There’s simply no arguing with Mina Agossi’s skill as a jazz singer. With such commanding control over her warble cords, it’s certain that to watch her and her band perform these songs in a dark, smoky jazz hole would be an experience equal parts exciting, unsettling and terrifically moving. You’d never quite be sure whether the swirls and pulses conjured would coalesce into perfect, pure jazz or collapse into a trainwreck of cacophony, which frankly would be half the attraction. But as has been proven by many who have come before, it is nigh on impossible to capture the adventure and controlled anarchy of this style of jazz on a recorded format. Sure the notes are all there but the danger is inevitably lacking. So often with more avant-garde or improvisational pieces, a moment that when experienced firsthand seems daring and risqué becomes merely sterile and contrived when frozen in time. Rather than a magnificent, wild snarling beast we’re delivered a shadow, caged and pacing with no small amount of discomfort.

There’s a clutch of more digestible songs such as ‘Drive’, ‘Laundry Man Blues’ and ‘May I Sit At Your Table’, and most likely it’s these that will work best for the casual listener. Other tracks take a rather less palatable approach – on ‘Don’t Look At Me’, Agossi’s voice dissolves from an appealingly sultry croon to a wailing maelstrom not unlike scathing electric guitar feedback before resolving back into the calmer vocal line, while on the title track she employs an admittedly stunning scat technique on top of the skeletal backing. It’s initially impressive but soon wears thin, taking on a tonality more Crazy Frog than Ella Fitzgerald. This is a double irony since the vocal on the mostly a cappella ‘After You’ve Gone’ bears more than a passing resemblance to the grand old lady of jazz’s velvet tones. Interestingly, Mina’s signature approach works pretty well on a cover of Jimi Hendrix’s ‘Voodoo Chile’. Her voice is given free reign and she achieves that rarest of things, an effective jazz interpretation of an iconic rock song. The fearless innovator in the late guitar hero would surely have approved.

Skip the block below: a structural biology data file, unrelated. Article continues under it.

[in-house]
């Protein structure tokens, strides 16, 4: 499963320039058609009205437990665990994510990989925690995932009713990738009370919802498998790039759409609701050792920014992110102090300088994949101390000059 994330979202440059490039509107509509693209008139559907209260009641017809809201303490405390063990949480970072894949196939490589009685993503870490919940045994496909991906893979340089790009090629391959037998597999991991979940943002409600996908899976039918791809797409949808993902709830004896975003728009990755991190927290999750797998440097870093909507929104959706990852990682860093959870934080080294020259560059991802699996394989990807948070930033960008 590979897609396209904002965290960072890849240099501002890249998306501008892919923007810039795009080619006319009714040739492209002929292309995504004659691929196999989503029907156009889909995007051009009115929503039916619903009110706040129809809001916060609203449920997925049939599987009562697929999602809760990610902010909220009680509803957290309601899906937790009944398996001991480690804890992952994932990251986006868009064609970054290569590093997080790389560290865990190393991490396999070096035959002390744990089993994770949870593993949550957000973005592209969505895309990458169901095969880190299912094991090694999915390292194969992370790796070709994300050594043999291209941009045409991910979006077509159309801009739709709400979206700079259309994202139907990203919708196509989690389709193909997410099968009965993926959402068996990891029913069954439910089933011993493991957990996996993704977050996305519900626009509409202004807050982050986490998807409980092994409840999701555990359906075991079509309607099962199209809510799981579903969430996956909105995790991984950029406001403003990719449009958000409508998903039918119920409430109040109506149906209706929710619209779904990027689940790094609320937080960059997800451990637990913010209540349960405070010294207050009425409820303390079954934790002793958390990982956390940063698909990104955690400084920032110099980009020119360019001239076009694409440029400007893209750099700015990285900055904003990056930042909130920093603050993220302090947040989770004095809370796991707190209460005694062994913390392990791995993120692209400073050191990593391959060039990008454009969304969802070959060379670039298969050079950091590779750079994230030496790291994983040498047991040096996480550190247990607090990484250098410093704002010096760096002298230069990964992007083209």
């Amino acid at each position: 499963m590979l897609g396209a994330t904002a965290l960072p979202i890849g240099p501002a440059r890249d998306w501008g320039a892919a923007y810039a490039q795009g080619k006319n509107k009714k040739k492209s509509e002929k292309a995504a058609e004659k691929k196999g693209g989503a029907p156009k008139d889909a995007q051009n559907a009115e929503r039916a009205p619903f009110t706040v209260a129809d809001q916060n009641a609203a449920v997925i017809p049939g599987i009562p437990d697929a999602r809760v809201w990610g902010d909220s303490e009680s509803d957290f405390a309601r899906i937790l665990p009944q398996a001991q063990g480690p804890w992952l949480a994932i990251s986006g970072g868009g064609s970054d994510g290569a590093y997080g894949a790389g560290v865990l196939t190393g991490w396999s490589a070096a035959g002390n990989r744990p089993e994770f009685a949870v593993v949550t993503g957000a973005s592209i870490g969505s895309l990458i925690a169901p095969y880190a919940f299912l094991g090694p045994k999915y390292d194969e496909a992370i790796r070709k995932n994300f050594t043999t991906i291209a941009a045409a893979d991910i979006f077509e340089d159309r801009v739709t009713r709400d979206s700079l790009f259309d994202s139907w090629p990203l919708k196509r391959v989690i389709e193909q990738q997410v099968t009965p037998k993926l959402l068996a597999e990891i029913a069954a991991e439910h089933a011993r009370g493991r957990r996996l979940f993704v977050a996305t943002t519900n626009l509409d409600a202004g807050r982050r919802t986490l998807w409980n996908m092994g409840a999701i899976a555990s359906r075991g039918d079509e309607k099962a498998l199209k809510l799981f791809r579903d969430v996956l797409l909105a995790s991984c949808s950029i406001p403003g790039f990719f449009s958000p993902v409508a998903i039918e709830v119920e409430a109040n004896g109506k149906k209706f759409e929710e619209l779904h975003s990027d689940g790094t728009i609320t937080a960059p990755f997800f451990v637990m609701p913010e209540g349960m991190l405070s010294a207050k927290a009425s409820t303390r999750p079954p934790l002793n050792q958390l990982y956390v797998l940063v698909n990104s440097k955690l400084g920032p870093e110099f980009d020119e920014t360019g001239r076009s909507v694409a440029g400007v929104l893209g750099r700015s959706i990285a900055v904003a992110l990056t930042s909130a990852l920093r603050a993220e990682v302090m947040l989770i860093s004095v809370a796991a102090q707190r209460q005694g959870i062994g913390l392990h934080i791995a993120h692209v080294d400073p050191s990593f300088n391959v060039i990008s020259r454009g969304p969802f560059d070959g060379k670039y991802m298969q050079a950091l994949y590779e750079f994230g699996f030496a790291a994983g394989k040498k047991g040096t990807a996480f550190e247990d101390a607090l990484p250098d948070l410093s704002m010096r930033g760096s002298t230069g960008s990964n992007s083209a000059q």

Now back to that sorry looking rating. On a purely technical basis, this album is clearly deserving of praise. The sparse production is crystal clear, letting every nuance shine through, and Agossi’s tightly skilled band are beyond reproach. For the jazz aficionado with leanings towards the modern and avant-garde forms, this will be manna from heaven. It really is that well done. But a casual listener, including myself, could find themselves enjoying each successive listen less and less. Elements and devices that first added interest soon begin to grate and it’s a real shame. Those in the know in the jazz world will continue to beat a path to the door of Mina Agossi’s concerts and form orderly queues at their local record stores to get their copies of her albums. For anyone else with merely a passing interest in the lighter ends of the jazz spectrum, the question remains: should you buy this album for your listening pleasure? And the honest answer is well, you needn’t…

Trevor Raggatt
originally published June 8th, 2006 

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Christina Aguilera
Back To Basics •••
RCA

More superficial than supafly, it appears that the new Mrs Bratman has been sucked into her own marketing tailspin. The frustration is that it need not have been the case. The story is well known; using the nostalgic yesteryear approach and namechecking the likes of Ella, Etta, Aretha et al., Christina hopes to cement her own place in the American musical songbook and at the same time maintain the superior position she achieved in critical circles with the ridiculously successful Stripped.

Two points of interest are worth noting; in the majority of this overlong album (was a double really necessary?), RCA appears to be milking the sacred… well, you know… perhaps a little too much, maybe because it knows it may be the last throw of the dice. If it is, it’s a shame, because Aguilera’s music often stands up for itself without the need for props to past icons. Secondly, none of the music could hope to seriously offer a fitting tribute to them anyway, as it retains the smooth, polished production of 21st Century American R‘n’B and the funked-up beat manifesto beloved of the 13-25 year old market segment, many of whom wouldn’t know Aretha from a reefer. When was she ever polished? When was Gaye anything but a tortured artist spilling his guts out for the sport of record producers? Back To Basics is marketing a mimic and a fashion statement, nothing more.